Which came first: the developer or the light-rail train system?
An artist's conception of Hurdman Station.
It may not be as old as the chicken-egg question, but as Ottawa marches closer to the unveiling of the first leg of its new rapid transit system, it’s going to be increasingly on the minds of those hoping to build around the city’s transit hubs.
While the city’s home and office builders are generally excited about the potential spike in demand for residential and commercial space around the new 12.5-kilometre, $2.1-billion system, they also realize they won’t know for sure how the system will be used until people are actually riding it.
“It’s not just as simple as ‘build it and they’re going to use it,’ ” said Neil Malhotra, vice-president of Claridge Homes, which is one of the biggest residential developers in central Ottawa, where the first part of the LRT system will be built.
“It depends what happens at the different spots along the train stations, what drives people to use it.”
Developers received a little bit of clarity last week, when Mayor Jim Watson announced plans to spend $2.5 billion to build out the city’s rail system by 2023. However there are still uncertainties about how riders are going to respond.
Is it just going to be a tool for getting people to work? Are people just going to use it to get to and from suburbs in Kanata and Orleans, once the next phases of the system are built out? Will it be used in off-peak hours by those going to restaurants, shopping malls and other recreational amenities?
These are the questions Mr. Malhotra is asking himself as he tries to determine the best way to take advantage of this unprecedented investment in Ottawa’s transit system.
But while he’s still optimistic that building around transit stations will be a fruitful investment, a lot is riding on convincing developers like Claridge that LRT will eventually become a major part of the daily lives of residents.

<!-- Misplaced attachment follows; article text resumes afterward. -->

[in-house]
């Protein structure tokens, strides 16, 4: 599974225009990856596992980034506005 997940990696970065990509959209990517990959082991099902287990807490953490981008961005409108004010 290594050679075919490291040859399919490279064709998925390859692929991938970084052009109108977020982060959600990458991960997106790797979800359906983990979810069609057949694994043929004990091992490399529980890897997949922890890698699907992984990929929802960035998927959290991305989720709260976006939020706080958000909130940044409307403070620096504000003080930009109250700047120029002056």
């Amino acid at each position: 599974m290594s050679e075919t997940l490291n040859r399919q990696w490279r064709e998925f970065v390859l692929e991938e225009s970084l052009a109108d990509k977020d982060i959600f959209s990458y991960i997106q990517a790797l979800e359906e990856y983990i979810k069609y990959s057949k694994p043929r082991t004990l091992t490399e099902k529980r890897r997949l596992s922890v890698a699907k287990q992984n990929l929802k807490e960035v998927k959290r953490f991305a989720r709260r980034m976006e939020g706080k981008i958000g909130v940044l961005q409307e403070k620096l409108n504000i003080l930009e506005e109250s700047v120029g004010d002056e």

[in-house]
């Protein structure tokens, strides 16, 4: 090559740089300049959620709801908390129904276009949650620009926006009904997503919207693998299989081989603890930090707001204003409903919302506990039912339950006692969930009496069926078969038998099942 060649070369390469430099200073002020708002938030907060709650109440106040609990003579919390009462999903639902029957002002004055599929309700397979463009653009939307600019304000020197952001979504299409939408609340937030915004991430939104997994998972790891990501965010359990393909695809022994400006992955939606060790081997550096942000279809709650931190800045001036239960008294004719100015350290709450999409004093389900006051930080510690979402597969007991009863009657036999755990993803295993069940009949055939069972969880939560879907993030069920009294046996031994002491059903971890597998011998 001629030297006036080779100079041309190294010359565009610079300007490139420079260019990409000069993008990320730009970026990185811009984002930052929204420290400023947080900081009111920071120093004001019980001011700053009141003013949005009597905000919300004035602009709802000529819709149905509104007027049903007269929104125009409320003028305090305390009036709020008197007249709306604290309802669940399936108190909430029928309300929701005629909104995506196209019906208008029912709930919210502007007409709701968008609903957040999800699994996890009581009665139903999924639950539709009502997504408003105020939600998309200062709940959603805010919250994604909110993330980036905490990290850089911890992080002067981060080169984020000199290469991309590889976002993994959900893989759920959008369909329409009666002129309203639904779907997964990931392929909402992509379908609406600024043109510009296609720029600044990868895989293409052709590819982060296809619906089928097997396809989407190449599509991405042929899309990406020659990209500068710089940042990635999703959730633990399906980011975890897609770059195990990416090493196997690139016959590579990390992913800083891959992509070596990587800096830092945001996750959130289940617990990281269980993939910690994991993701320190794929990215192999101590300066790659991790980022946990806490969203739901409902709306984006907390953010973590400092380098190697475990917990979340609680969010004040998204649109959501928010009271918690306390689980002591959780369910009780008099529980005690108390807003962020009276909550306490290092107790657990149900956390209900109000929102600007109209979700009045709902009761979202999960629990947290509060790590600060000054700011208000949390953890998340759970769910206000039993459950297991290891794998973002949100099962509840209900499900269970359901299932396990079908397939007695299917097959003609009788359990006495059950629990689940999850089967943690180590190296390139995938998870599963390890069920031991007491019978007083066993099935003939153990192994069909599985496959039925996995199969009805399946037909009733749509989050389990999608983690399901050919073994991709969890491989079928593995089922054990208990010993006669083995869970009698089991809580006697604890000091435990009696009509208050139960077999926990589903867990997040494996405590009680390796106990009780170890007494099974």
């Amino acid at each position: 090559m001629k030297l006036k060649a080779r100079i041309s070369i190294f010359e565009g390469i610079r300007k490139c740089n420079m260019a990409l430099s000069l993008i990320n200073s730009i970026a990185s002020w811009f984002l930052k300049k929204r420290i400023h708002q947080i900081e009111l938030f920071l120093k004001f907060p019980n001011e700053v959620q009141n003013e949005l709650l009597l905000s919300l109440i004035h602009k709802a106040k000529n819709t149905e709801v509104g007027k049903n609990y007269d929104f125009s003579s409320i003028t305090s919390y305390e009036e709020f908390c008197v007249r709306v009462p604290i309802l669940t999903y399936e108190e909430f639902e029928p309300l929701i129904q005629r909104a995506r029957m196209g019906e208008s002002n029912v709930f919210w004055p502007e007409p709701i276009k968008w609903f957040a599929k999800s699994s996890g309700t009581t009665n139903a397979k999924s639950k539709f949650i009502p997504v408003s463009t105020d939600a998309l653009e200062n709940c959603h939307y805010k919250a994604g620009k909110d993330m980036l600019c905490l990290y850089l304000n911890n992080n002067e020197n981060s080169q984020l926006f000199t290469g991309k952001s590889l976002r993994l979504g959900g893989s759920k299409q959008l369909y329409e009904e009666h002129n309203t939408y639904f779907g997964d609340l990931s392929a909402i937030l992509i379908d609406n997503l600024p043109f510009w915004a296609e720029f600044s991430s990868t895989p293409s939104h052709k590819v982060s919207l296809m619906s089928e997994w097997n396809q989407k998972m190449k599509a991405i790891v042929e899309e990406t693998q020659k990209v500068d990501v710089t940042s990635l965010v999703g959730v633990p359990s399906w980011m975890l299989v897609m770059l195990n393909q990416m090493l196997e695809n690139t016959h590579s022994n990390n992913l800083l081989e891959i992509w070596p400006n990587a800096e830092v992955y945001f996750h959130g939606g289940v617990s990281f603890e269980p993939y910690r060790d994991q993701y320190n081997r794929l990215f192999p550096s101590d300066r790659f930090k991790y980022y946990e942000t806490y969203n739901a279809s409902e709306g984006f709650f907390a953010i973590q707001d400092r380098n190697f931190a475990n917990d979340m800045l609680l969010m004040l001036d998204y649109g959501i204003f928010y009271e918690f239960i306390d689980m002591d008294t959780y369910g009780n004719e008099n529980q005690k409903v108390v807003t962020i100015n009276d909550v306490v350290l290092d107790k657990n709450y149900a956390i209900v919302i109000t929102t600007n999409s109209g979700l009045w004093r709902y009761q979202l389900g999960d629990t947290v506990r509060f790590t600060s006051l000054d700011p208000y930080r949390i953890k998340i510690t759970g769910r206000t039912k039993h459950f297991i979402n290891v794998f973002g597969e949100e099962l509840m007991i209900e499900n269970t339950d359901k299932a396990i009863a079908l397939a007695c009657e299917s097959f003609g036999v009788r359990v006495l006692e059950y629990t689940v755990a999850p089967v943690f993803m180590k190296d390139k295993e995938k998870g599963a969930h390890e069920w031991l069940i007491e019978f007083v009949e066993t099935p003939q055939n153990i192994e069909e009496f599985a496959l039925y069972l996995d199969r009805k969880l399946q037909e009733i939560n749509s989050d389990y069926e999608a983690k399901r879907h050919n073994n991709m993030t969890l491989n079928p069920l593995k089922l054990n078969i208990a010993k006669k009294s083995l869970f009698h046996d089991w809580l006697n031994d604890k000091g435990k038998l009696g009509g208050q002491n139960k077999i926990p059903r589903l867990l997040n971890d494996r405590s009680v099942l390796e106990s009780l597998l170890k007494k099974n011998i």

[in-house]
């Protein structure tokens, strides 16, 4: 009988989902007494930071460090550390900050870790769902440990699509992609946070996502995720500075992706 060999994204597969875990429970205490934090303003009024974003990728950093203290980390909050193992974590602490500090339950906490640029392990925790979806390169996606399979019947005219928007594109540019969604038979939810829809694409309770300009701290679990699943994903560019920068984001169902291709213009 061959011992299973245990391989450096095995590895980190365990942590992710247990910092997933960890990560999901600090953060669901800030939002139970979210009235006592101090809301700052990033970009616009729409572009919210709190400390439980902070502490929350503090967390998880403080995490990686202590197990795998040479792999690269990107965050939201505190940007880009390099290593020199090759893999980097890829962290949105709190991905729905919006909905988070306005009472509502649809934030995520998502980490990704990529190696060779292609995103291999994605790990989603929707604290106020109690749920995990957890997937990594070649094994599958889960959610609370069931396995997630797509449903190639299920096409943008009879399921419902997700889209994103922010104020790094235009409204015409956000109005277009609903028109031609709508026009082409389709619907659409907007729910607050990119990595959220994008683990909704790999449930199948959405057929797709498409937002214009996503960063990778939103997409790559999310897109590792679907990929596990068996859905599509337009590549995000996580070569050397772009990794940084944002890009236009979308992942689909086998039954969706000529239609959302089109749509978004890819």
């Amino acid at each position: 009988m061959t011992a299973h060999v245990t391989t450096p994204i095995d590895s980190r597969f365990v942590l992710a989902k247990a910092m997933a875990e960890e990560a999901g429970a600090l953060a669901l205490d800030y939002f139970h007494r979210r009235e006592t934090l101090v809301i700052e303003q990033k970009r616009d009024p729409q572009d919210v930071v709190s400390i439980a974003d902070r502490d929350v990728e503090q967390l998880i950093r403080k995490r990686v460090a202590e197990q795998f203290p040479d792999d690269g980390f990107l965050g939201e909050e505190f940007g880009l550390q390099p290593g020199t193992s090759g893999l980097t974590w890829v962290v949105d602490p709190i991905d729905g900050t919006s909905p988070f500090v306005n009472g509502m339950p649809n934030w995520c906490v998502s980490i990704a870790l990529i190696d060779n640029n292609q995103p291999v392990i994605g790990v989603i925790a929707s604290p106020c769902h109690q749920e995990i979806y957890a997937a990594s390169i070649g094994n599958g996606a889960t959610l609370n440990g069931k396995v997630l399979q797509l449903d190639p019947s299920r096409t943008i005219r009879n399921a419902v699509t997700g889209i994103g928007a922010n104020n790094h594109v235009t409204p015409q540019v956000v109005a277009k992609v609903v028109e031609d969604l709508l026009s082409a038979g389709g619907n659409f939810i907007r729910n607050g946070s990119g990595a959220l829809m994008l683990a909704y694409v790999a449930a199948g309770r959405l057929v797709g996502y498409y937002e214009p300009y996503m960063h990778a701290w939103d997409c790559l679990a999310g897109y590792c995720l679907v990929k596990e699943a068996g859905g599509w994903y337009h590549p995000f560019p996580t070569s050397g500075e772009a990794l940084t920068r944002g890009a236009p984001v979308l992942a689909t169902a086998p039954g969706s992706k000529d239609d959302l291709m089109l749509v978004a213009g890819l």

The city will need to guarantee plenty of residential, retail and office space exists around the transit hubs to make sure they are using it in the first place, said Peter Hume, the councillor who chairs the city’s planning committee.
“To the extent that we get no development along there, that will be a significant failure for light rail,” he said.
To alleviate that risk, the city is creating “transit-oriented development” plans that allow greater density on properties within approximately 800 metres of future LRT stations.
Mr. Hume is so intent on bringing in new buildings to the areas around the transit stations that he’d like to move beyond builders such as Claridge to others such as Tridel Condominiums, which is based in Toronto.
Which begs the question: if developers need riders to make planning decisions about where to build around LRT stations but the city needs developers to make the system a success, how do you get one without the other?
Claridge is planning projects that would be successful even if Ottawa residents decide against using the new system en masse, said Mr. Malhotra, since people are still generally intent on moving into the downtown core even as it stands now.
Others want to make sure they get in on the ground floor of a system they’re positive is going to be successful.
Morguard’s Bernie Myers, who manages the largest portfolio of office real estate in Ottawa, is trying to make sure the downtown buildings for which he is responsible have direct connections with the light-rail line.
“It’s proven in pretty much every city that if you can go straight from your office and get on a train or subway without going outside, that’s advantageous,” he said.
Mr. Malhotra, meanwhile, is eagerly waiting for the city to announce how it plans to build the system beyond the line that is currently under construction.
“The real value of the train is 20 years away still,” he said. “Until it’s running to every arm of the city and you can get back and forth to places, we’re not sure what the impact is.”